Focusing on your rehab may help you to cope during periods of isolation. Have a think about what you want to achieve when your pain or injury is better. Write down your goals so you know what you are aiming for. Are you aiming to complete a run, be it 5km, 10km, a marathon or an ultra? Or is your goal more specific to life at home, for example you would like to be able to descend the stairs painfree? Once you have written down your goals, break them down into manageable steps.
For example: ‘I wish to be able to lift my grandchildren without back pain’
Break this goal down into smaller steps and try and think about how you may achieve these smaller steps. e.g.
- I aim to be able to stand up from a chair pain free.
I will achieve this by
- not sitting for too long
- sitting in a well supported position
- practicing the transition from sitting to standing as a repeated squatting exercise
- regularly doing any other exercises that have been set for me by my physiotherapist
2. I will practice good lifting technique.
I will achieve this by:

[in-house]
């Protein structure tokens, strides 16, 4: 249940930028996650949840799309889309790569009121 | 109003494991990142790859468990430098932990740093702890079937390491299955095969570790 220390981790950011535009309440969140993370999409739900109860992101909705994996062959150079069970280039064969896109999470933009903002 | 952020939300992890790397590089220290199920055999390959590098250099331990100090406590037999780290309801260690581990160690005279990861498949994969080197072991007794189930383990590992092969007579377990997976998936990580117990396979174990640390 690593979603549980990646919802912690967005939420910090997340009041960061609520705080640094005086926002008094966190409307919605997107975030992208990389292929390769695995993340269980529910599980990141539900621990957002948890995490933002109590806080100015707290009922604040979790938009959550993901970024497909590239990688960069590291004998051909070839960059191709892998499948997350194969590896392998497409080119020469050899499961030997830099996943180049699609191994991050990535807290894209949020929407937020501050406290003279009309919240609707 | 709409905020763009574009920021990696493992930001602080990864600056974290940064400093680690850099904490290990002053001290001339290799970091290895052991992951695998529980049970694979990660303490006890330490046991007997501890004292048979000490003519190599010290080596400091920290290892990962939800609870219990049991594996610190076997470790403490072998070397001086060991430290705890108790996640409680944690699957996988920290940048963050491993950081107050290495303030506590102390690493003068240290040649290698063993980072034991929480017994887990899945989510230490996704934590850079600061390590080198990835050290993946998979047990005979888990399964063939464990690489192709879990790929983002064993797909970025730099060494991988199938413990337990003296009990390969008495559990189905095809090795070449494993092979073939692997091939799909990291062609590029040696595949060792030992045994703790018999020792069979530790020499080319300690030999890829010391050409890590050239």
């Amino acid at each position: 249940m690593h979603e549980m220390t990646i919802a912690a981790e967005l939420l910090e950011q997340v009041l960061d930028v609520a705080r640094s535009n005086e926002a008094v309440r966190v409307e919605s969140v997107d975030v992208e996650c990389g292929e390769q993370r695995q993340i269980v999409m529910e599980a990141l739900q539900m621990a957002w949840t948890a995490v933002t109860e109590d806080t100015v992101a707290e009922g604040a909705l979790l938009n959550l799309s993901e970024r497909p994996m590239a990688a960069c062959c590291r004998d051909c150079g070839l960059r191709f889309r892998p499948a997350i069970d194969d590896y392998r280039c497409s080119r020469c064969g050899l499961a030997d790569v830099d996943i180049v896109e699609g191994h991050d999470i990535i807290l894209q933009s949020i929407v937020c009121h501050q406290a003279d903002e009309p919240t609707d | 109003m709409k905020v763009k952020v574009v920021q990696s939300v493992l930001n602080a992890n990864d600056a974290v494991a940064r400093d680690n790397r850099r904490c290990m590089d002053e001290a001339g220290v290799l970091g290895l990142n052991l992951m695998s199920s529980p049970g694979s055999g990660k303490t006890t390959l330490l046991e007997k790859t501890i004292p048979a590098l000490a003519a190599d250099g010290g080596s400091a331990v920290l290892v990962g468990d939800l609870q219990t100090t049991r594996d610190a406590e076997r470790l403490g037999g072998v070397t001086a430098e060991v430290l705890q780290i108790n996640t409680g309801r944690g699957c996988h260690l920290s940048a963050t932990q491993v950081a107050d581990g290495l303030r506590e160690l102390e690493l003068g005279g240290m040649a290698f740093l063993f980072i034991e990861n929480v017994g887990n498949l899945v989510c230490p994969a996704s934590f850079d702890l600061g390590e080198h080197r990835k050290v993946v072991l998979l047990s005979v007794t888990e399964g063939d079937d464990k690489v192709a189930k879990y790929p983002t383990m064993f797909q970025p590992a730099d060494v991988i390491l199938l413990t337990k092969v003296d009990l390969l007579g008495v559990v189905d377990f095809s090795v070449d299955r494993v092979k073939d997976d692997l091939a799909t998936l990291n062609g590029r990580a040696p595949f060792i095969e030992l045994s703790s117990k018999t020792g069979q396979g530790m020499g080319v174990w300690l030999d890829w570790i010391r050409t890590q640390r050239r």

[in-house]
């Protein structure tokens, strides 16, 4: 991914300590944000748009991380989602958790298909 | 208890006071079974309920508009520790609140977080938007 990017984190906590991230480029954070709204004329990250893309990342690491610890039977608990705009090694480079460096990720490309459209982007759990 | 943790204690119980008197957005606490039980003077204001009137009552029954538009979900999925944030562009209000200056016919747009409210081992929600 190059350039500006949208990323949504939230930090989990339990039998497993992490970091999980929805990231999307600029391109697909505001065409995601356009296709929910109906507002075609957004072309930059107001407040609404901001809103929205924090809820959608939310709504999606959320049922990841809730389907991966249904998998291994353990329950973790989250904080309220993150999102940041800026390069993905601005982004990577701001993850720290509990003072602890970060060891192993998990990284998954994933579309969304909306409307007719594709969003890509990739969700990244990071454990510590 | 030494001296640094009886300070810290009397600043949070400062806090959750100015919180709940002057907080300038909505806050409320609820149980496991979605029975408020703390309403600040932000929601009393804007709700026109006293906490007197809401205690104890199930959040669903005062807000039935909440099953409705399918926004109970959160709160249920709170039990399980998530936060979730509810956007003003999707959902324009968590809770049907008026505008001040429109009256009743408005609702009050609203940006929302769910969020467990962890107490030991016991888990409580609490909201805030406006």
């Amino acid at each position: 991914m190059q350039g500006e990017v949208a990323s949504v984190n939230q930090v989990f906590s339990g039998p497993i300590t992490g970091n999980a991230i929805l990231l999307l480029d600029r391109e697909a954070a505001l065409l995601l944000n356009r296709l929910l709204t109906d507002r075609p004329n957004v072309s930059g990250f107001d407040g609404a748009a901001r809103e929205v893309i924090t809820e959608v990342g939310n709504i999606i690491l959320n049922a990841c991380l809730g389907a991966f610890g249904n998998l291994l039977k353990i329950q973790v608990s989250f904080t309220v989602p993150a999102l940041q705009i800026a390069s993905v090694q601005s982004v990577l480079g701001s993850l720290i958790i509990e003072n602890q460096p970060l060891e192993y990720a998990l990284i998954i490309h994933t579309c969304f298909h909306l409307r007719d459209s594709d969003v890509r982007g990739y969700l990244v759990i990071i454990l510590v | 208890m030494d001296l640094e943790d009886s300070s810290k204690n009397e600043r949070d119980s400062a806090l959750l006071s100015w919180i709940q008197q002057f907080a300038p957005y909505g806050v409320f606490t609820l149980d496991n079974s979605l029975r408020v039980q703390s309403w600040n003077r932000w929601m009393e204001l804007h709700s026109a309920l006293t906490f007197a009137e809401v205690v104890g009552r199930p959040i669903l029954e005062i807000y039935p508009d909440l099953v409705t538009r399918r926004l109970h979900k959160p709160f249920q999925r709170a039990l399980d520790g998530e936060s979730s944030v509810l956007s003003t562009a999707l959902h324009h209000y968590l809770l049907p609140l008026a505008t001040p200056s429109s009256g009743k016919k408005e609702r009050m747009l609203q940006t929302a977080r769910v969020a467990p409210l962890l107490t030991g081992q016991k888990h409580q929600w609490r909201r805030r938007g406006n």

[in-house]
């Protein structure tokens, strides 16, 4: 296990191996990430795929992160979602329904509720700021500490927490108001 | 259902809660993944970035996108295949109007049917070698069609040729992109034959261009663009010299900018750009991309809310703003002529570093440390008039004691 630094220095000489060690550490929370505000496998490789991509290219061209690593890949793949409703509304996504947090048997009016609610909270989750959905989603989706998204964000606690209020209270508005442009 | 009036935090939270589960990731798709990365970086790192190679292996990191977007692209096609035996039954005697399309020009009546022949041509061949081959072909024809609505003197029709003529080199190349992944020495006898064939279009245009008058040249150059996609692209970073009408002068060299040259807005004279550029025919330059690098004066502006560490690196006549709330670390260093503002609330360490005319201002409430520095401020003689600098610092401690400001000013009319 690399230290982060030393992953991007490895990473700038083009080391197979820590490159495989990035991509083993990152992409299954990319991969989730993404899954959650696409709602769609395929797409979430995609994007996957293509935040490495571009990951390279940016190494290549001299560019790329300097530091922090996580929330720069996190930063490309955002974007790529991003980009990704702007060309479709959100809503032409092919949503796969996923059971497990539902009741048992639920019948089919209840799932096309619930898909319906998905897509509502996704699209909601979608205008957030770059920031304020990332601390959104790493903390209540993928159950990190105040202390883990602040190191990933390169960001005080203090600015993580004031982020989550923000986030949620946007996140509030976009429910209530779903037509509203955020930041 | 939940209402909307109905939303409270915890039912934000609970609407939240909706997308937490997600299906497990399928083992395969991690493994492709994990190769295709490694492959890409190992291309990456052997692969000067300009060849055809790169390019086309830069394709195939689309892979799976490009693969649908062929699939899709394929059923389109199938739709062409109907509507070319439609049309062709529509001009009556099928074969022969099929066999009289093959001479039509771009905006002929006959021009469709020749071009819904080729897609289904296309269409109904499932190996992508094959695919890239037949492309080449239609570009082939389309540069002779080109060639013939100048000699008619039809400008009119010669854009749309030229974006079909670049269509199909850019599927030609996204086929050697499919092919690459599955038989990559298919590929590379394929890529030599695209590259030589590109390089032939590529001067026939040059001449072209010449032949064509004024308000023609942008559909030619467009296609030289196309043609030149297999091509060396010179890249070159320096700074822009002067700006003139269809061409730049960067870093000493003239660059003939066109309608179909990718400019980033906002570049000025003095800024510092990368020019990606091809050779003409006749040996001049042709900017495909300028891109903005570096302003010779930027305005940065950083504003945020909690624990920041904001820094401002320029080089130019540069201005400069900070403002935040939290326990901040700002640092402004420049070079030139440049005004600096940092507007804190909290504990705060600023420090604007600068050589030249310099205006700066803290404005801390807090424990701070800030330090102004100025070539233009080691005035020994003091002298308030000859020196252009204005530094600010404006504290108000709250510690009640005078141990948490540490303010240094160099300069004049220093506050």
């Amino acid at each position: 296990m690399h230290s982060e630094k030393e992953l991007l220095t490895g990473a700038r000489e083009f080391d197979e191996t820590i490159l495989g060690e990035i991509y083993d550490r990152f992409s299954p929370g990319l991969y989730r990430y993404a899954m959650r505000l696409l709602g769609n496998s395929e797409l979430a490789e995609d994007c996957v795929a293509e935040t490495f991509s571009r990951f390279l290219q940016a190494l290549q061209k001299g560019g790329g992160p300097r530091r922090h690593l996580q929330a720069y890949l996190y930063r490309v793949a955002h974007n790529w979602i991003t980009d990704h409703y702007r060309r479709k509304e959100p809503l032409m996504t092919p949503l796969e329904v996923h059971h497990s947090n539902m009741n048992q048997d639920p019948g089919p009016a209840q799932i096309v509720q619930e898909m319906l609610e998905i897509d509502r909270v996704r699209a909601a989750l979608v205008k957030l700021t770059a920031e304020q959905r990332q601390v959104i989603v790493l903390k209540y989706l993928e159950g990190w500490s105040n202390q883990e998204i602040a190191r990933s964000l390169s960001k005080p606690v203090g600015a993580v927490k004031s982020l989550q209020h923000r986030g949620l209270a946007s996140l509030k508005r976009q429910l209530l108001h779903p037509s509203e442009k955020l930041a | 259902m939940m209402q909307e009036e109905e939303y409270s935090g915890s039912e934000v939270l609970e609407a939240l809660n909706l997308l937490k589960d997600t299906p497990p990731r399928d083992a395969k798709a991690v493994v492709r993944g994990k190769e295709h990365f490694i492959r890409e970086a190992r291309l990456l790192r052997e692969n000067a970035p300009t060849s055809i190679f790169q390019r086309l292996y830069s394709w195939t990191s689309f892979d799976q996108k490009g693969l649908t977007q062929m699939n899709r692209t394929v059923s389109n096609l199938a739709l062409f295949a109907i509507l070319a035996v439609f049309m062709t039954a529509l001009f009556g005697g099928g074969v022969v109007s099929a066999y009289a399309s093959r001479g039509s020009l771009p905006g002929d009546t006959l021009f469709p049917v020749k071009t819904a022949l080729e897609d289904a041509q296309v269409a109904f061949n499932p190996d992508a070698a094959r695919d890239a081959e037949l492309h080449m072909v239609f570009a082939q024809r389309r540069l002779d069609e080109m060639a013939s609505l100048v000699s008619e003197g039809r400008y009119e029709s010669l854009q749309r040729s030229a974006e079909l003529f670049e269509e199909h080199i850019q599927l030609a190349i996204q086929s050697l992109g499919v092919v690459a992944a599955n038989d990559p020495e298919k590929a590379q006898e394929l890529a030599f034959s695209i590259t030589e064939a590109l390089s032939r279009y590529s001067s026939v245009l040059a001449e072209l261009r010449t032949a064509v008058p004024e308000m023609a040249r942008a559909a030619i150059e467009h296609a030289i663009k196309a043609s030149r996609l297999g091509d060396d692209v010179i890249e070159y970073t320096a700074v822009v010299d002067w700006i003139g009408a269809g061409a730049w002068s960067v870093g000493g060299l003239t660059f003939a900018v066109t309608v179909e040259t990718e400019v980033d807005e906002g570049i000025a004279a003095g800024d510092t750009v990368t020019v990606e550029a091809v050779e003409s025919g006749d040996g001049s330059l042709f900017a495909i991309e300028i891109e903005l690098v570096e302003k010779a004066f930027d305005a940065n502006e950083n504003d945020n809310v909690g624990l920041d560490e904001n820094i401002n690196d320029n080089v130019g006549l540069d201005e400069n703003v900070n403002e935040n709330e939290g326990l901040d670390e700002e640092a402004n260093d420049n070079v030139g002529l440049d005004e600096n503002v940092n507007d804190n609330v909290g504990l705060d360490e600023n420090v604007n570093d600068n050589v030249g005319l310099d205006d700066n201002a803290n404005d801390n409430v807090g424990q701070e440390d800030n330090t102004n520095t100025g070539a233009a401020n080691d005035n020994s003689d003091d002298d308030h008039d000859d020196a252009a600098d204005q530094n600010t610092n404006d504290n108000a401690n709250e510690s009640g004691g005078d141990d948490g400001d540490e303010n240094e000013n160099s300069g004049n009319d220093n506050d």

- reaching down to the floor, firstly without any additional weight.
- As pain allows I will add light weights. You can build this up every few days as long as it is not irritating your problem or increasing your pain.
Be aware that to protect your back you may wish to bend from the knees and keep your back as straight as possible. However, I would exercise this with caution – do what comes naturally to you. The spine is made to bend. It is allowed to flex. There are only a few instances where you may want to avoid too much bending from your spine in the short term. For example, if you have a known disc problem.
3. I will practice lifting with a twist
I will achieve this by:
- trying to lift a very light object from the floor on one side of me and reaching it overhead to a cupboard on the otherside.
4. If all of the above has gone well over a period of one to two weeks, I can try and lift my grandchild.
- Initially I will only do this for very short periods.
- I will try and alternate which side I hold them on.